According to Giannini, whose firm has $73 billion in assets under management and advises on $474 billion in additional assets, the dominance of those FAANG names has been top of mind for private equity firms when scouting for deals.
“Right now, when any private equity [firm] does a deal, …if it’s not their first question, it’s one of their top three questions: ‘Is Amazon going to enter this space, yes or no?’ And that has a huge impact—’Is Google in this space?’” he says.
It isn’t just an issue in tech. Companies like Amazon are moving into health care, for instance, by launching online pharmacies. “If all of the sudden the government [would] say, ‘I’m not going to allow Amazon to encroach in certain areas,’ then I think for private equity, oddly enough, that becomes a net positive because you do then have an opportunity with other companies,” says Giannini.
Though some on the Street argue the threat of sweeping legislative changes to hamper Big Tech’s reach is still minor, the new (albeit slim) Democratic majority in Congress poses “a clear negative for Big Tech as…we would expect much more scrutiny and sharper teeth around FAANG names,” Wedbush analyst Dan Ives wrote in a recent note.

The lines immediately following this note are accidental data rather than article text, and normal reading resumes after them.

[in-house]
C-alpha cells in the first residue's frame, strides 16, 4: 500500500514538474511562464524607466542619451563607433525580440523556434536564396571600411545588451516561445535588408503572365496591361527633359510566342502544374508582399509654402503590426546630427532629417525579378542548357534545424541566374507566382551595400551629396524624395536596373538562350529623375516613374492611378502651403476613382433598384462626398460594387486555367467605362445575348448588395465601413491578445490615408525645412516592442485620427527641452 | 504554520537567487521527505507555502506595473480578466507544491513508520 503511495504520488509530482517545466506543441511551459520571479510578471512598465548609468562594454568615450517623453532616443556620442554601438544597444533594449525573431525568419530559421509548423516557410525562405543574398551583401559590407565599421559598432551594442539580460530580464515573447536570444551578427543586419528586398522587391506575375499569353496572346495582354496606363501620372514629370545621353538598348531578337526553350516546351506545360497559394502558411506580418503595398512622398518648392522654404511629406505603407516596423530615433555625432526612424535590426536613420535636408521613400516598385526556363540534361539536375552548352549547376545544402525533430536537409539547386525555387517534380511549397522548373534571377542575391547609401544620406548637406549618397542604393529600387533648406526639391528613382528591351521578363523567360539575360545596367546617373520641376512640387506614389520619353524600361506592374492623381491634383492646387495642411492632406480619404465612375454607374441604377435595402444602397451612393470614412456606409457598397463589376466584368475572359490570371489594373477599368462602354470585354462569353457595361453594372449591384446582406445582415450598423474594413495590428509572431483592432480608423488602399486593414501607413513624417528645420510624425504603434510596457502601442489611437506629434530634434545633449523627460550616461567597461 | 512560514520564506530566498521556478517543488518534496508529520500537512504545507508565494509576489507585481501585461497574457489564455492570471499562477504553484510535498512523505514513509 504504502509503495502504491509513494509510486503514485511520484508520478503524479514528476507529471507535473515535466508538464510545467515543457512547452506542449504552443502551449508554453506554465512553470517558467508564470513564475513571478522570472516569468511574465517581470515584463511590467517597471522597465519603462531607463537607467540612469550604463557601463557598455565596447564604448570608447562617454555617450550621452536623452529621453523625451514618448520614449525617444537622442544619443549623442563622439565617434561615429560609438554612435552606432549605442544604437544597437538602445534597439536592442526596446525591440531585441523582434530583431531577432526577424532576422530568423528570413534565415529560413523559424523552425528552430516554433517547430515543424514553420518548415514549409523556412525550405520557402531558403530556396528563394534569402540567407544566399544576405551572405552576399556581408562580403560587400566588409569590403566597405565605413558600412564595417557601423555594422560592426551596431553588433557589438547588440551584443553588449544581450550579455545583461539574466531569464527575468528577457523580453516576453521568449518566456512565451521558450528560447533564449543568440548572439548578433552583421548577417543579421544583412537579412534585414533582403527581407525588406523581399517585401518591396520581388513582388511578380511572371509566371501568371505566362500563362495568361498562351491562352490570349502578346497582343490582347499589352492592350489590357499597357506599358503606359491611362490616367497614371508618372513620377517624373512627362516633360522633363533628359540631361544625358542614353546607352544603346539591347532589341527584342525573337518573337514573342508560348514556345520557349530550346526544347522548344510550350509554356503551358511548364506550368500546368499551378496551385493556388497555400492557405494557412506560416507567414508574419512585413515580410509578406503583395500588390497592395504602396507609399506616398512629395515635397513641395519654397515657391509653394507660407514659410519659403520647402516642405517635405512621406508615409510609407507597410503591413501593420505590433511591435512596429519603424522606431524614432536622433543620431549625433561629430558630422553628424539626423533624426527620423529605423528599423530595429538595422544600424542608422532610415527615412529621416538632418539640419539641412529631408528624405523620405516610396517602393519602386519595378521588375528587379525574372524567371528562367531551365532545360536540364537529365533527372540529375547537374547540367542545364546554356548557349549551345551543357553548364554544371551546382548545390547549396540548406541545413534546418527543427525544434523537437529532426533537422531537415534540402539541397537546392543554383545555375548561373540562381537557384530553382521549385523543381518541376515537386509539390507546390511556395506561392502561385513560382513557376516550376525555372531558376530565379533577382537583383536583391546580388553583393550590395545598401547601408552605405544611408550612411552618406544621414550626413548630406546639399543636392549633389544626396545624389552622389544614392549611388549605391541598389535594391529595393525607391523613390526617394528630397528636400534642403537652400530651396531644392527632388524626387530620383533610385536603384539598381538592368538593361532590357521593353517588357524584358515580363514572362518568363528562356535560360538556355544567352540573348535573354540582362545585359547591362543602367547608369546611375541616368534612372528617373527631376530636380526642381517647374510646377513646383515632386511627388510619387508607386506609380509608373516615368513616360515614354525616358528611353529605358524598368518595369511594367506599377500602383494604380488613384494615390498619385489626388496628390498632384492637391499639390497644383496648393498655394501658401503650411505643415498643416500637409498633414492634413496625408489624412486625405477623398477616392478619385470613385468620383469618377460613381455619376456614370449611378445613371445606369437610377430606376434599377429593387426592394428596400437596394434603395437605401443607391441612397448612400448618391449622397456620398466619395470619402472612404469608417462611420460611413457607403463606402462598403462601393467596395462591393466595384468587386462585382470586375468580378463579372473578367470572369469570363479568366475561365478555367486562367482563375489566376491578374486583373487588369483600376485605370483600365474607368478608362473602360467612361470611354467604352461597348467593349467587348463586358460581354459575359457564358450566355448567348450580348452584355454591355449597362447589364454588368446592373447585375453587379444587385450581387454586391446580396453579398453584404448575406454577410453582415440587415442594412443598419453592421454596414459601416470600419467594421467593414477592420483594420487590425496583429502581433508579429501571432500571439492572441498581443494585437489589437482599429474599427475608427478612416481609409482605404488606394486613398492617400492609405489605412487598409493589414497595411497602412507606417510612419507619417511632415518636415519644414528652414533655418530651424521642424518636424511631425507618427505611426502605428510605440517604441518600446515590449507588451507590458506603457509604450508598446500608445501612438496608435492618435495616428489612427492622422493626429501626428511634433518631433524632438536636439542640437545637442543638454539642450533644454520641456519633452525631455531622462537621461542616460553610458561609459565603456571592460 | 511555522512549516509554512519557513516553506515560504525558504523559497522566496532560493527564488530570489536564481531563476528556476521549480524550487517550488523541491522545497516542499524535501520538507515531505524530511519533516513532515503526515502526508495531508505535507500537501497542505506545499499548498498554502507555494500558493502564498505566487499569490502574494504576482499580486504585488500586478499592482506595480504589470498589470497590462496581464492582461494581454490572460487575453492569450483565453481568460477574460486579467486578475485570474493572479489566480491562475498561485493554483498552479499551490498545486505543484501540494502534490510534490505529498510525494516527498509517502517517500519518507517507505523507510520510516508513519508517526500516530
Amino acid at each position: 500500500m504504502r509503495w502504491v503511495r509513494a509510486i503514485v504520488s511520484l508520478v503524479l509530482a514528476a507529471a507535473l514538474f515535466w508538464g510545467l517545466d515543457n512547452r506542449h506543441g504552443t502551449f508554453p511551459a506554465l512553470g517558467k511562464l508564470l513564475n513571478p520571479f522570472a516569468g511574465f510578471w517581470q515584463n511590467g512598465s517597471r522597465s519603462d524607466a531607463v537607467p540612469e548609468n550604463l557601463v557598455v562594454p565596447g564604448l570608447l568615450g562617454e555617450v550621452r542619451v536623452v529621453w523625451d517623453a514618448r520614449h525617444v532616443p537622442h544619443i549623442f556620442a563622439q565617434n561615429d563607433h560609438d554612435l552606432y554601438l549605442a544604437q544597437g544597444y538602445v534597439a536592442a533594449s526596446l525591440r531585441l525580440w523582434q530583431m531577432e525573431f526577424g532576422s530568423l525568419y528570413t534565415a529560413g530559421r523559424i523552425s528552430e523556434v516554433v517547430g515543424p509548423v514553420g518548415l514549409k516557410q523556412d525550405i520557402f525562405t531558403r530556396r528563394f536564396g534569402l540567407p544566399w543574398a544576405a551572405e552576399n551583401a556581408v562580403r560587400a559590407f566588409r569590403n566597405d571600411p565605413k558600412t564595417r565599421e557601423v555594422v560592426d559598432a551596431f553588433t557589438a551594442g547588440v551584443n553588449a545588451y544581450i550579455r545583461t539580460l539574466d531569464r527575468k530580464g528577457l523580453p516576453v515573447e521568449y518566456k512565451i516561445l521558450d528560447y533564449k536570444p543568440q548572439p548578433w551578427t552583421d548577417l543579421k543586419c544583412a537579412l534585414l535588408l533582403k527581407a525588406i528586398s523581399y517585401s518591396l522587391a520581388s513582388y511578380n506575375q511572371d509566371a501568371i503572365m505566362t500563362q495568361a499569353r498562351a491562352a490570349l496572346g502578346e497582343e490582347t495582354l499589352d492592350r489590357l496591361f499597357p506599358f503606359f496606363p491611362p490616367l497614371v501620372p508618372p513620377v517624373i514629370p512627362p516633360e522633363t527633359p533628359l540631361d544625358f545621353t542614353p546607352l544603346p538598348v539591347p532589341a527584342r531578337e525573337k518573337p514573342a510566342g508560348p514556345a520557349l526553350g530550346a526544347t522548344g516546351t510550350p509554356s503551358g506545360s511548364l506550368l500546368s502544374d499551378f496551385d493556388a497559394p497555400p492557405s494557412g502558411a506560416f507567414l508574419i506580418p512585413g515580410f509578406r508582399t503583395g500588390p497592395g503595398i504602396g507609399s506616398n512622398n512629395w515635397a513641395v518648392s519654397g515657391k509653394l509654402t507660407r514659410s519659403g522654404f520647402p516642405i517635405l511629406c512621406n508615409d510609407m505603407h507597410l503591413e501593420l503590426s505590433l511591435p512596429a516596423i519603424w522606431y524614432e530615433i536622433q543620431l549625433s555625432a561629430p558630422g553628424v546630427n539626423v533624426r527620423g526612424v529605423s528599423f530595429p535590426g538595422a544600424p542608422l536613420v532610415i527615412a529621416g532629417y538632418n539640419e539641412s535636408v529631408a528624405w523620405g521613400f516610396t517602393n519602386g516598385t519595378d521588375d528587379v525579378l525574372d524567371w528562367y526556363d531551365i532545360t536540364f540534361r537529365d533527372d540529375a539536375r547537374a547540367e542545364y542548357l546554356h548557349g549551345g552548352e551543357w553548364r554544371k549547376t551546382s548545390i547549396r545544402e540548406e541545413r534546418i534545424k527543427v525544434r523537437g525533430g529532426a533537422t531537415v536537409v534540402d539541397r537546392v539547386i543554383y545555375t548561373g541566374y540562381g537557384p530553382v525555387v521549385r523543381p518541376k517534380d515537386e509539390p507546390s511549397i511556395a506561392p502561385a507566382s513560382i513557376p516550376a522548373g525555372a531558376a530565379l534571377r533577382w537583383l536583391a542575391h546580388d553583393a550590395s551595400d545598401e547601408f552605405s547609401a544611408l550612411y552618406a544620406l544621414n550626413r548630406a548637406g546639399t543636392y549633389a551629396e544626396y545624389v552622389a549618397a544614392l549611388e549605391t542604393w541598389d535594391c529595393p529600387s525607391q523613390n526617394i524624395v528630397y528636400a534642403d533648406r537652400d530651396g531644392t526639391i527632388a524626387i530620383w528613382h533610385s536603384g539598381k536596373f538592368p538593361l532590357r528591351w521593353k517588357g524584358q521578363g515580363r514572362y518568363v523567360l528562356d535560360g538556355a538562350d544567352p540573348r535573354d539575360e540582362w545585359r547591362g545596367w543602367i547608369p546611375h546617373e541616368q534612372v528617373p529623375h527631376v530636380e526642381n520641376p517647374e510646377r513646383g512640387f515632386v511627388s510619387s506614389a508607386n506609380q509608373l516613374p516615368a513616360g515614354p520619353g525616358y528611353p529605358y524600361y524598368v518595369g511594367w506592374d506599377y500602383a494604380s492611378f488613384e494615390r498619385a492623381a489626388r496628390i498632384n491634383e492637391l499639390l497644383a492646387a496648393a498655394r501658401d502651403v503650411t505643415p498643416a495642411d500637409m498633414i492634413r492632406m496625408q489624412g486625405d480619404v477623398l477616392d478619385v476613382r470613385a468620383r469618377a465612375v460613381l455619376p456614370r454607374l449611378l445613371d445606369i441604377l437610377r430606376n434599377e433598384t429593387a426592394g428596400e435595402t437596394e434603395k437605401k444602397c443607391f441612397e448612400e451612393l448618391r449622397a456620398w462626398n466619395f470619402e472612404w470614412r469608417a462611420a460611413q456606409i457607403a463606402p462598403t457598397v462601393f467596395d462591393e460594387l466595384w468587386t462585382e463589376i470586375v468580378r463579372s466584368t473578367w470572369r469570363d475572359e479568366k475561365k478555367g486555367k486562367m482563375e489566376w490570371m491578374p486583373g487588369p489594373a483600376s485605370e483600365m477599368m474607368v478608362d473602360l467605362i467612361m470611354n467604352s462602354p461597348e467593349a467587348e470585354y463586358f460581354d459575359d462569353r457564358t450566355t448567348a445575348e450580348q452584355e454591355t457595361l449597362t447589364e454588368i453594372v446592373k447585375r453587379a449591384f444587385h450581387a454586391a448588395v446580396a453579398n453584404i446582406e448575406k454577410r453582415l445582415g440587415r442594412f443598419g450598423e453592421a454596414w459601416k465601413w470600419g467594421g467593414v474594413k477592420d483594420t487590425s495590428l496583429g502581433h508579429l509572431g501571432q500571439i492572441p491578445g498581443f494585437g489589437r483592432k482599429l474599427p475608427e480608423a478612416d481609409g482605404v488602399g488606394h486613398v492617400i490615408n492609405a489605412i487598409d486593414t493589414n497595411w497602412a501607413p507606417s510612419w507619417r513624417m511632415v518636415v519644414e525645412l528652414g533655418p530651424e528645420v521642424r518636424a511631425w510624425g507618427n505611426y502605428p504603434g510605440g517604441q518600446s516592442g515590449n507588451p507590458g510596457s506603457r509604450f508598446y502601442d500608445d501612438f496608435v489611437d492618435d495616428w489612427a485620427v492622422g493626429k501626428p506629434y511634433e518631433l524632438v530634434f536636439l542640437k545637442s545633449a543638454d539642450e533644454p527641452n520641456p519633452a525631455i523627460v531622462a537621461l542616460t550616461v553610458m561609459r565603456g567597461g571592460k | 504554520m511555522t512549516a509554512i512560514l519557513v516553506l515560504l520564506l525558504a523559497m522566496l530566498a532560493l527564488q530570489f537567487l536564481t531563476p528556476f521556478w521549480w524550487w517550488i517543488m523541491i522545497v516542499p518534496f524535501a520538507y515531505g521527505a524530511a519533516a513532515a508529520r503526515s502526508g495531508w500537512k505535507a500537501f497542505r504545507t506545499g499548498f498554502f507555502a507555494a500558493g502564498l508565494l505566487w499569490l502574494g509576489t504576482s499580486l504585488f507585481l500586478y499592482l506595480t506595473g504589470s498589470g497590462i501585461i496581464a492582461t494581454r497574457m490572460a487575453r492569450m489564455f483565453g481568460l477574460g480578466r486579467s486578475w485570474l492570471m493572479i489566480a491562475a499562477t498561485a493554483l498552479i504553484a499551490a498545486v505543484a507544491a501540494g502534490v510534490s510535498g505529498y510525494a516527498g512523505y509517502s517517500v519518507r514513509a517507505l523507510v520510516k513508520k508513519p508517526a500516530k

For private investors, says Giannini, that just “creates different opportunity sets.”
More must-read finance coverage from Fortune:
- What job security? Americans are feeling worn down and fearful of layoffs
- Coinbase is pegged for a valuation of up to $75 billion. Is that realistic?
- Still waiting on your $300 unemployment benefit to start? What you need to know
- The U.S. now has a debt level that rivals Italy’s
- In corporate America we trust? Despite perennial crisis, business reputations are rising